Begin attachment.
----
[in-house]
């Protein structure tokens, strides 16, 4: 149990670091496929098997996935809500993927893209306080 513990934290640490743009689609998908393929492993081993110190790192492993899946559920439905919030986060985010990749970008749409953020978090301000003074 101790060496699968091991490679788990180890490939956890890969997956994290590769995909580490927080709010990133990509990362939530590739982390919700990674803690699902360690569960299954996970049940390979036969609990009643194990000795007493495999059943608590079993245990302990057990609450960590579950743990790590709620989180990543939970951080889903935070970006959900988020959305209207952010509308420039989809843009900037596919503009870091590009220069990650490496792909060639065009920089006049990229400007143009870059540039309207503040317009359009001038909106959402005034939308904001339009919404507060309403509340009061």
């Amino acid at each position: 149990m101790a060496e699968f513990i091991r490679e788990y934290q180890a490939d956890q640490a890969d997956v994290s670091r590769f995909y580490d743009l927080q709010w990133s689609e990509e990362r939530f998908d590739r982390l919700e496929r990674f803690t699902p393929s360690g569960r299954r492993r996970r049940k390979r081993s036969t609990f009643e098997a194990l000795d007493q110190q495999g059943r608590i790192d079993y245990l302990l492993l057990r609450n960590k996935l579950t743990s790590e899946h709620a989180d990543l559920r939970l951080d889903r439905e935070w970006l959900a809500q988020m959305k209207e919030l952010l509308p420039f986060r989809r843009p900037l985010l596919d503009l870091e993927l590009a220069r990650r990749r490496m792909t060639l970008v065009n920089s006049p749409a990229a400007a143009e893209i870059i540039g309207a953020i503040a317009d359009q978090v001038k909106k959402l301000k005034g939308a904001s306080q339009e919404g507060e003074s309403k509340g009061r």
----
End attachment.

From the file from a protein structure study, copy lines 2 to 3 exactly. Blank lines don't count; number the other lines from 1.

């Protein structure tokens, strides 16, 4: 149990670091496929098997996935809500993927893209306080 513990934290640490743009689609998908393929492993081993110190790192492993899946559920439905919030986060985010990749970008749409953020978090301000003074 101790060496699968091991490679788990180890490939956890890969997956994290590769995909580490927080709010990133990509990362939530590739982390919700990674803690699902360690569960299954996970049940390979036969609990009643194990000795007493495999059943608590079993245990302990057990609450960590579950743990790590709620989180990543939970951080889903935070970006959900988020959305209207952010509308420039989809843009900037596919503009870091590009220069990650490496792909060639065009920089006049990229400007143009870059540039309207503040317009359009001038909106959402005034939308904001339009919404507060309403509340009061």
């Amino acid at each position: 149990m101790a060496e699968f513990i091991r490679e788990y934290q180890a490939d956890q640490a890969d997956v994290s670091r590769f995909y580490d743009l927080q709010w990133s689609e990509e990362r939530f998908d590739r982390l919700e496929r990674f803690t699902p393929s360690g569960r299954r492993r996970r049940k390979r081993s036969t609990f009643e098997a194990l000795d007493q110190q495999g059943r608590i790192d079993y245990l302990l492993l057990r609450n960590k996935l579950t743990s790590e899946h709620a989180d990543l559920r939970l951080d889903r439905e935070w970006l959900a809500q988020m959305k209207e919030l952010l509308p420039f986060r989809r843009p900037l985010l596919d503009l870091e993927l590009a220069r990650r990749r490496m792909t060639l970008v065009n920089s006049p749409a990229a400007a143009e893209i870059i540039g309207a953020i503040a317009d359009q978090v001038k909106k959402l301000k005034g939308a904001s306080q339009e919404g507060e003074s309403k509340g009061r």